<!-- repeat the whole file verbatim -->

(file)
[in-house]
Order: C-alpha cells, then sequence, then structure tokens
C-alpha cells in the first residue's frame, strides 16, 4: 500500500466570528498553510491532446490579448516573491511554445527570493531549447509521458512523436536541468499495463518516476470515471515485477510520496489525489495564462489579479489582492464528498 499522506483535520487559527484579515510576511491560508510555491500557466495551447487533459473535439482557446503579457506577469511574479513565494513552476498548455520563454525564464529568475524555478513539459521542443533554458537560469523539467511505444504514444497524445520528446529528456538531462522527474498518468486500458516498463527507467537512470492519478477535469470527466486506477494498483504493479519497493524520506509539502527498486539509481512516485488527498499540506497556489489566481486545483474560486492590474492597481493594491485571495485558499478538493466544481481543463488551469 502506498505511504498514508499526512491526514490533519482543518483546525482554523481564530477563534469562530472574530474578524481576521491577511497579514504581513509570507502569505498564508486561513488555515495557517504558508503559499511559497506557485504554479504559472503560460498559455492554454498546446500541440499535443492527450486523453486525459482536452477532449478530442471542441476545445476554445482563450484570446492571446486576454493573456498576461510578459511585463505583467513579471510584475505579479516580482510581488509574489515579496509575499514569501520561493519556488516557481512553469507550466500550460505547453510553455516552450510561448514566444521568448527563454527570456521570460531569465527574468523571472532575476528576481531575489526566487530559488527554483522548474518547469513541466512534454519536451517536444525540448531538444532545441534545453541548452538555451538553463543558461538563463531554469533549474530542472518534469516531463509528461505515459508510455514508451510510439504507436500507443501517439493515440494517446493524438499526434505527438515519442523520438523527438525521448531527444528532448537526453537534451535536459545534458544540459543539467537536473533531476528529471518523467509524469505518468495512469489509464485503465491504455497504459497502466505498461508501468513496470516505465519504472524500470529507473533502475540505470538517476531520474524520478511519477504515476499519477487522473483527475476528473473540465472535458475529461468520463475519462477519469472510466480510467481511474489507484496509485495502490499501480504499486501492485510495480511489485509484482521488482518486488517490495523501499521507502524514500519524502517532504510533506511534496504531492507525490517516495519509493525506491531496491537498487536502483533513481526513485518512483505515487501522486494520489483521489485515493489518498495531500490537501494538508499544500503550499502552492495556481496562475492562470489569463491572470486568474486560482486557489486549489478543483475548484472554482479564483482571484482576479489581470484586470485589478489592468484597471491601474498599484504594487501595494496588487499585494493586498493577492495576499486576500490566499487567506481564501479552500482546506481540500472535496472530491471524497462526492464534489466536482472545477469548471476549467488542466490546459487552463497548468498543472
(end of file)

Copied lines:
[in-house]
Order: C-alpha cells, then sequence, then structure tokens
C-alpha cells in the first residue's frame, strides 16, 4: 500500500466570528498553510491532446490579448516573491511554445527570493531549447509521458512523436536541468499495463518516476470515471515485477510520496489525489495564462489579479489582492464528498 499522506483535520487559527484579515510576511491560508510555491500557466495551447487533459473535439482557446503579457506577469511574479513565494513552476498548455520563454525564464529568475524555478513539459521542443533554458537560469523539467511505444504514444497524445520528446529528456538531462522527474498518468486500458516498463527507467537512470492519478477535469470527466486506477494498483504493479519497493524520506509539502527498486539509481512516485488527498499540506497556489489566481486545483474560486492590474492597481493594491485571495485558499478538493466544481481543463488551469 502506498505511504498514508499526512491526514490533519482543518483546525482554523481564530477563534469562530472574530474578524481576521491577511497579514504581513509570507502569505498564508486561513488555515495557517504558508503559499511559497506557485504554479504559472503560460498559455492554454498546446500541440499535443492527450486523453486525459482536452477532449478530442471542441476545445476554445482563450484570446492571446486576454493573456498576461510578459511585463505583467513579471510584475505579479516580482510581488509574489515579496509575499514569501520561493519556488516557481512553469507550466500550460505547453510553455516552450510561448514566444521568448527563454527570456521570460531569465527574468523571472532575476528576481531575489526566487530559488527554483522548474518547469513541466512534454519536451517536444525540448531538444532545441534545453541548452538555451538553463543558461538563463531554469533549474530542472518534469516531463509528461505515459508510455514508451510510439504507436500507443501517439493515440494517446493524438499526434505527438515519442523520438523527438525521448531527444528532448537526453537534451535536459545534458544540459543539467537536473533531476528529471518523467509524469505518468495512469489509464485503465491504455497504459497502466505498461508501468513496470516505465519504472524500470529507473533502475540505470538517476531520474524520478511519477504515476499519477487522473483527475476528473473540465472535458475529461468520463475519462477519469472510466480510467481511474489507484496509485495502490499501480504499486501492485510495480511489485509484482521488482518486488517490495523501499521507502524514500519524502517532504510533506511534496504531492507525490517516495519509493525506491531496491537498487536502483533513481526513485518512483505515487501522486494520489483521489485515493489518498495531500490537501494538508499544500503550499502552492495556481496562475492562470489569463491572470486568474486560482486557489486549489478543483475548484472554482479564483482571484482576479489581470484586470485589478489592468484597471491601474498599484504594487501595494496588487499585494493586498493577492495576499486576500490566499487567506481564501479552500482546506481540500472535496472530491471524497462526492464534489466536482472545477469548471476549467488542466490546459487552463497548468498543472